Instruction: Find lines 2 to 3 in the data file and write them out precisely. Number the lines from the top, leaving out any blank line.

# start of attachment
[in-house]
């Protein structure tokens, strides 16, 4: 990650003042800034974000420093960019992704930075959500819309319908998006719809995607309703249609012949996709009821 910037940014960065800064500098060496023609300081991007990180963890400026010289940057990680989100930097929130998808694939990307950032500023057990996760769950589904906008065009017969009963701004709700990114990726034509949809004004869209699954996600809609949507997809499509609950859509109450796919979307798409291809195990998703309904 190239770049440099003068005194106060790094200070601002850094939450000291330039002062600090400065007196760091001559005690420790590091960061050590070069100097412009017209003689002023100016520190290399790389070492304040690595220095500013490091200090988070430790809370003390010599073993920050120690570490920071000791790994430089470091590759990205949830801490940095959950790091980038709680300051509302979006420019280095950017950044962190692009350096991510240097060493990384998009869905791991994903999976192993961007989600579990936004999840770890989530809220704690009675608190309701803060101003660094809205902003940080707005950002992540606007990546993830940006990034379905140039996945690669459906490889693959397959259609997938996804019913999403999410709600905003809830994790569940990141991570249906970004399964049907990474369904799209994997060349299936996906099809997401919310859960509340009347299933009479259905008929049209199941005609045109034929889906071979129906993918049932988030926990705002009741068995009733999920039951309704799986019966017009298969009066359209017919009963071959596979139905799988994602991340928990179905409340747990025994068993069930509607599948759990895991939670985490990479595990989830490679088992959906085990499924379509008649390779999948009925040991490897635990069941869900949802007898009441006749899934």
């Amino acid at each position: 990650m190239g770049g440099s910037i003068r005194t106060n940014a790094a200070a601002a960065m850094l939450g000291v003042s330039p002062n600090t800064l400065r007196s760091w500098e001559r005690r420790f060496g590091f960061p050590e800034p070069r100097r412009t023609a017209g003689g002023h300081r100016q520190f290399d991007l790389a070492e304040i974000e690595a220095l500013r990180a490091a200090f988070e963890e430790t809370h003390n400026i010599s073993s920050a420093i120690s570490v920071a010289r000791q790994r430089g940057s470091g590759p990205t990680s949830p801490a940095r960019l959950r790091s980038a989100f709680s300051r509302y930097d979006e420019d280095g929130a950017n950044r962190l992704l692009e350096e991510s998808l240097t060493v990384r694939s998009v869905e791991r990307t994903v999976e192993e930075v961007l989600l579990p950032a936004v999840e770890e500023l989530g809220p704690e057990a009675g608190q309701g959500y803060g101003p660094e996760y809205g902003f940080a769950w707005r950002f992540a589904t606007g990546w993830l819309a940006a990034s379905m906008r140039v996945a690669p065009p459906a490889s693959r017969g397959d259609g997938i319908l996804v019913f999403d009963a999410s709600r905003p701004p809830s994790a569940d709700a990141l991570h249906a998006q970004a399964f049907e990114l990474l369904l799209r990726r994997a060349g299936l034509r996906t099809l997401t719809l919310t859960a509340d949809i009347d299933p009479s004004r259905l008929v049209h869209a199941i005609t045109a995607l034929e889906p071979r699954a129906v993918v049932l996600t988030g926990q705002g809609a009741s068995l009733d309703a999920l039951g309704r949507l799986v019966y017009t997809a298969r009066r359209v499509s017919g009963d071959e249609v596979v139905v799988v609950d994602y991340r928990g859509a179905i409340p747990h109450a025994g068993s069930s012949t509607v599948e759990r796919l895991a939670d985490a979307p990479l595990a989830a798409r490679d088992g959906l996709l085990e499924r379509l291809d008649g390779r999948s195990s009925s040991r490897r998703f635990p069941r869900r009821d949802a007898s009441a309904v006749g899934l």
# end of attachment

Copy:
């Protein structure tokens, strides 16, 4: 990650003042800034974000420093960019992704930075959500819309319908998006719809995607309703249609012949996709009821 910037940014960065800064500098060496023609300081991007990180963890400026010289940057990680989100930097929130998808694939990307950032500023057990996760769950589904906008065009017969009963701004709700990114990726034509949809004004869209699954996600809609949507997809499509609950859509109450796919979307798409291809195990998703309904 190239770049440099003068005194106060790094200070601002850094939450000291330039002062600090400065007196760091001559005690420790590091960061050590070069100097412009017209003689002023100016520190290399790389070492304040690595220095500013490091200090988070430790809370003390010599073993920050120690570490920071000791790994430089470091590759990205949830801490940095959950790091980038709680300051509302979006420019280095950017950044962190692009350096991510240097060493990384998009869905791991994903999976192993961007989600579990936004999840770890989530809220704690009675608190309701803060101003660094809205902003940080707005950002992540606007990546993830940006990034379905140039996945690669459906490889693959397959259609997938996804019913999403999410709600905003809830994790569940990141991570249906970004399964049907990474369904799209994997060349299936996906099809997401919310859960509340009347299933009479259905008929049209199941005609045109034929889906071979129906993918049932988030926990705002009741068995009733999920039951309704799986019966017009298969009066359209017919009963071959596979139905799988994602991340928990179905409340747990025994068993069930509607599948759990895991939670985490990479595990989830490679088992959906085990499924379509008649390779999948009925040991490897635990069941869900949802007898009441006749899934």
């Amino acid at each position: 990650m190239g770049g440099s910037i003068r005194t106060n940014a790094a200070a601002a960065m850094l939450g000291v003042s330039p002062n600090t800064l400065r007196s760091w500098e001559r005690r420790f060496g590091f960061p050590e800034p070069r100097r412009t023609a017209g003689g002023h300081r100016q520190f290399d991007l790389a070492e304040i974000e690595a220095l500013r990180a490091a200090f988070e963890e430790t809370h003390n400026i010599s073993s920050a420093i120690s570490v920071a010289r000791q790994r430089g940057s470091g590759p990205t990680s949830p801490a940095r960019l959950r790091s980038a989100f709680s300051r509302y930097d979006e420019d280095g929130a950017n950044r962190l992704l692009e350096e991510s998808l240097t060493v990384r694939s998009v869905e791991r990307t994903v999976e192993e930075v961007l989600l579990p950032a936004v999840e770890e500023l989530g809220p704690e057990a009675g608190q309701g959500y803060g101003p660094e996760y809205g902003f940080a769950w707005r950002f992540a589904t606007g990546w993830l819309a940006a990034s379905m906008r140039v996945a690669p065009p459906a490889s693959r017969g397959d259609g997938i319908l996804v019913f999403d009963a999410s709600r905003p701004p809830s994790a569940d709700a990141l991570h249906a998006q970004a399964f049907e990114l990474l369904l799209r990726r994997a060349g299936l034509r996906t099809l997401t719809l919310t859960a509340d949809i009347d299933p009479s004004r259905l008929v049209h869209a199941i005609t045109a995607l034929e889906p071979r699954a129906v993918v049932l996600t988030g926990q705002g809609a009741s068995l009733d309703a999920l039951g309704r949507l799986v019966y017009t997809a298969r009066r359209v499509s017919g009963d071959e249609v596979v139905v799988v609950d994602y991340r928990g859509a179905i409340p747990h109450a025994g068993s069930s012949t509607v599948e759990r796919l895991a939670d985490a979307p990479l595990a989830a798409r490679d088992g959906l996709l085990e499924r379509l291809d008649g390779r999948s195990s009925s040991r490897r998703f635990p069941r869900r009821d949802a007898s009441a309904v006749g899934l």